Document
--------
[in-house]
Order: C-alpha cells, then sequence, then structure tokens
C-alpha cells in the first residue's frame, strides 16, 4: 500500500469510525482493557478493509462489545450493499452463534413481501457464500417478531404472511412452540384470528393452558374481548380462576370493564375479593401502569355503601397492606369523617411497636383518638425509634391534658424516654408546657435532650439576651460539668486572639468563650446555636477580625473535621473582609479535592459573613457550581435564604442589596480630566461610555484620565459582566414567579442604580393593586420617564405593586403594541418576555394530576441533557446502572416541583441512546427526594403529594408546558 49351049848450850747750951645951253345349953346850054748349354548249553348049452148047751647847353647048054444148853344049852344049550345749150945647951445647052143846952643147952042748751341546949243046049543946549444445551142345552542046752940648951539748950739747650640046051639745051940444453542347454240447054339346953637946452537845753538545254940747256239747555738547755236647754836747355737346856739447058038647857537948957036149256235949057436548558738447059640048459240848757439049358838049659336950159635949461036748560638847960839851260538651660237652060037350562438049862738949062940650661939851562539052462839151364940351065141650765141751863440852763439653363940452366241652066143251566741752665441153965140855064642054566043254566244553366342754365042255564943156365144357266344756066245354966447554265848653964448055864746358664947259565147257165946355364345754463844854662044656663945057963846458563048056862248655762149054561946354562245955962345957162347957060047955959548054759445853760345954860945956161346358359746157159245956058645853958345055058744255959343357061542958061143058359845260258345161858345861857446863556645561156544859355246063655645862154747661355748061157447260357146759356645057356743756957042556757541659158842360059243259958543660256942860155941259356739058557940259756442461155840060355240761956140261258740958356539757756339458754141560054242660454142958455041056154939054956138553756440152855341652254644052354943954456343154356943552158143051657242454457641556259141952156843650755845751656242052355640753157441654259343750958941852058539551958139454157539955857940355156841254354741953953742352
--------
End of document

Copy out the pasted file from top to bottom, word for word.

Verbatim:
[in-house]
Order: C-alpha cells, then sequence, then structure tokens
C-alpha cells in the first residue's frame, strides 16, 4: 500500500469510525482493557478493509462489545450493499452463534413481501457464500417478531404472511412452540384470528393452558374481548380462576370493564375479593401502569355503601397492606369523617411497636383518638425509634391534658424516654408546657435532650439576651460539668486572639468563650446555636477580625473535621473582609479535592459573613457550581435564604442589596480630566461610555484620565459582566414567579442604580393593586420617564405593586403594541418576555394530576441533557446502572416541583441512546427526594403529594408546558 49351049848450850747750951645951253345349953346850054748349354548249553348049452148047751647847353647048054444148853344049852344049550345749150945647951445647052143846952643147952042748751341546949243046049543946549444445551142345552542046752940648951539748950739747650640046051639745051940444453542347454240447054339346953637946452537845753538545254940747256239747555738547755236647754836747355737346856739447058038647857537948957036149256235949057436548558738447059640048459240848757439049358838049659336950159635949461036748560638847960839851260538651660237652060037350562438049862738949062940650661939851562539052462839151364940351065141650765141751863440852763439653363940452366241652066143251566741752665441153965140855064642054566043254566244553366342754365042255564943156365144357266344756066245354966447554265848653964448055864746358664947259565147257165946355364345754463844854662044656663945057963846458563048056862248655762149054561946354562245955962345957162347957060047955959548054759445853760345954860945956161346358359746157159245956058645853958345055058744255959343357061542958061143058359845260258345161858345861857446863556645561156544859355246063655645862154747661355748061157447260357146759356645057356743756957042556757541659158842360059243259958543660256942860155941259356739058557940259756442461155840060355240761956140261258740958356539757756339458754141560054242660454142958455041056154939054956138553756440152855341652254644052354943954456343154356943552158143051657242454457641556259141952156843650755845751656242052355640753157441654259343750958941852058539551958139454157539955857940355156841254354741953953742352